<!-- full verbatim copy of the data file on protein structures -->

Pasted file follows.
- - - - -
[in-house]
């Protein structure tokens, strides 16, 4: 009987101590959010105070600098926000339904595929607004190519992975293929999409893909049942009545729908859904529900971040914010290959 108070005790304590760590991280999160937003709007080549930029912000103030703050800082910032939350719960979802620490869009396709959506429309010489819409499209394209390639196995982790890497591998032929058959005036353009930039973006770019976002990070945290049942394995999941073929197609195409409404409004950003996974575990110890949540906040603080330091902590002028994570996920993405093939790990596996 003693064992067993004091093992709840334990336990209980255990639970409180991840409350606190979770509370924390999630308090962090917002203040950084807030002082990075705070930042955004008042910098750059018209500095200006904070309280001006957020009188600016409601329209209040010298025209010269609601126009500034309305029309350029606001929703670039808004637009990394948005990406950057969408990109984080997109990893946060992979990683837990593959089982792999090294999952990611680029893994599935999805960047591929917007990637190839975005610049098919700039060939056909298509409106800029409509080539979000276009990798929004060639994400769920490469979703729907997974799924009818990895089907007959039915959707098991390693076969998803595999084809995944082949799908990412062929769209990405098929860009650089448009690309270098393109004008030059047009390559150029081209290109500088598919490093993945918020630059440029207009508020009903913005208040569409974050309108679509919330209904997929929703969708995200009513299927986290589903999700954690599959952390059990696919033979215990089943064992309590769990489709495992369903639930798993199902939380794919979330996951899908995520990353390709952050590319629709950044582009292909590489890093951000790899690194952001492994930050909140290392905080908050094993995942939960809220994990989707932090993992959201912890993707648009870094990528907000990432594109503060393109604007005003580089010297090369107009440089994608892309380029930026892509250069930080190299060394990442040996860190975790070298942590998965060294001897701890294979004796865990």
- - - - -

[in-house]
């Protein structure tokens, strides 16, 4: 009987101590959010105070600098926000339904595929607004190519992975293929999409893909049942009545729908859904529900971040914010290959 108070005790304590760590991280999160937003709007080549930029912000103030703050800082910032939350719960979802620490869009396709959506429309010489819409499209394209390639196995982790890497591998032929058959005036353009930039973006770019976002990070945290049942394995999941073929197609195409409404409004950003996974575990110890949540906040603080330091902590002028994570996920993405093939790990596996 003693064992067993004091093992709840334990336990209980255990639970409180991840409350606190979770509370924390999630308090962090917002203040950084807030002082990075705070930042955004008042910098750059018209500095200006904070309280001006957020009188600016409601329209209040010298025209010269609601126009500034309305029309350029606001929703670039808004637009990394948005990406950057969408990109984080997109990893946060992979990683837990593959089982792999090294999952990611680029893994599935999805960047591929917007990637190839975005610049098919700039060939056909298509409106800029409509080539979000276009990798929004060639994400769920490469979703729907997974799924009818990895089907007959039915959707098991390693076969998803595999084809995944082949799908990412062929769209990405098929860009650089448009690309270098393109004008030059047009390559150029081209290109500088598919490093993945918020630059440029207009508020009903913005208040569409974050309108679509919330209904997929929703969708995200009513299927986290589903999700954690599959952390059990696919033979215990089943064992309590769990489709495992369903639930798993199902939380794919979330996951899908995520990353390709952050590319629709950044582009292909590489890093951000790899690194952001492994930050909140290392905080908050094993995942939960809220994990989707932090993992959201912890993707648009870094990528907000990432594109503060393109604007005003580089010297090369107009440089994608892309380029930026892509250069930080190299060394990442040996860190975790070298942590998965060294001897701890294979004796865990």